The proposed greenway would be just north of Roosevelt Road between Kostner and California avenues, linking on one side to the Silver Shovel site that will soon be redeveloped.
A railroad that runs through the West Side could be turned into a landscaped greenway similar to the Bloomingdale Trail that connects Logan Square and Humboldt Park with West Town and Wicker Park.
The city’s planning department is conducting a study to determine the feasibility of the elevated trail, tentatively called the Altenheim Line. It would be along a two-mile section of the railway one block north of Roosevelt Road between Kostner and California avenues.
The Altenheim railroad corridor is currently owned by CSX Transportation, and the trail would be built in unused sections where the tracks have been removed.
Residents living in the surrounding area can participate in the study to help city planners determine whether the Lawndale community wants the greenway and what amenities it should have, where the access points could be and how the project could be designed.
Neighbors can offer input and share ideas at a planning meeting Thursday from 5:30-7:30 p.m. at the Douglass Park Fieldhouse, 1401 S. Sacramento Dr.
The trail will add to the beauty of North Lawndale and connect the area to other parts of the city by giving residents a convenient path to walk and bike across the neighborhood, said Ald. Michael Scott (24th).
“In urban areas, especially communities of color and communities that have been disinvested, there isn’t enough park space. There isn’t enough safe modes of transportation where people can walk comfortably from one end of the ward to another,” Scott said.
The Altenheim Line would also benefit the parks, businesses and other city investments along the path, Scott said. The west part of the track ends at the old Silver Shovel site that will soon be redeveloped as part of the city’s INVEST South/West program. That site could eventually be an anchor with community amenities that would benefit from the landscaped trail, Scott said.
“There will be things to do in and around the line. Step off and there may be something from the park district, like a new playground. … then they could travel along the line and do things like arts and culture, parks and recreation,” Scott said.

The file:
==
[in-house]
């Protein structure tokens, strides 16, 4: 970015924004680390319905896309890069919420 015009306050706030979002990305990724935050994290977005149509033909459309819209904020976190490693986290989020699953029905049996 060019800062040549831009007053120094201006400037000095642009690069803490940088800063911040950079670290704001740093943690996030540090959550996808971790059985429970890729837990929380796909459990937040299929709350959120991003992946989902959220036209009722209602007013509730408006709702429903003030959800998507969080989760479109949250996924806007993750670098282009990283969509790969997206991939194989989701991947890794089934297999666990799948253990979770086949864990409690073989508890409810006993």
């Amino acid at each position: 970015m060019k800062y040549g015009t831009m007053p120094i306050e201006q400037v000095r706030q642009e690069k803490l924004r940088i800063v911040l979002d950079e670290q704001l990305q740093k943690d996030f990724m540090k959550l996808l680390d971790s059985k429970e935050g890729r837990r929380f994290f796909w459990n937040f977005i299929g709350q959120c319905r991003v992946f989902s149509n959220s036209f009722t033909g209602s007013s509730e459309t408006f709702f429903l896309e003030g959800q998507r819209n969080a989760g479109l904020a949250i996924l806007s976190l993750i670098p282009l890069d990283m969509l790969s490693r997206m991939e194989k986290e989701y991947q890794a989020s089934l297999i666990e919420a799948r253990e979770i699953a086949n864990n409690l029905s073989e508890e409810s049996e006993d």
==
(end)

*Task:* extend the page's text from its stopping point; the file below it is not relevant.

It will likely be years before the project breaks ground, planning officials said. The 606 park system and Bloomingdale Trail took at least 10 years between conception and completion, said Peter Strazzabosco, a spokesperson for the planning department.
At least three planning meetings will “create a framework plan that establishes community goals… for a linear greenway that supports neighborhood needs,” Strazzabosco said.
The study will also evaluate how the greenway may positively impact the 200 vacant lots in the immediate area surrounding the railroad, Strazzabosco said.
The plan will also give residents an opportunity to weigh in on how the trail could be created in a way that doesn’t displace longtime residents, Scott said. Gentrification is a major issue that longtime Logan Square residents have had with the Bloomingdale Trail, so the Altenheim Line project would seek to elevate work already being done in Lawndale to prevent displacement, the alderman said.
“This will be an opportunity for folks to talk about what they would like to see, what they wouldn’t like to see. It may be a place to talk about gentrification and making sure there is a plan in place, unlike what there was at the 606, to make sure that prices don’t skyrocket,” Scott said.
Original article: blockclubchicago.org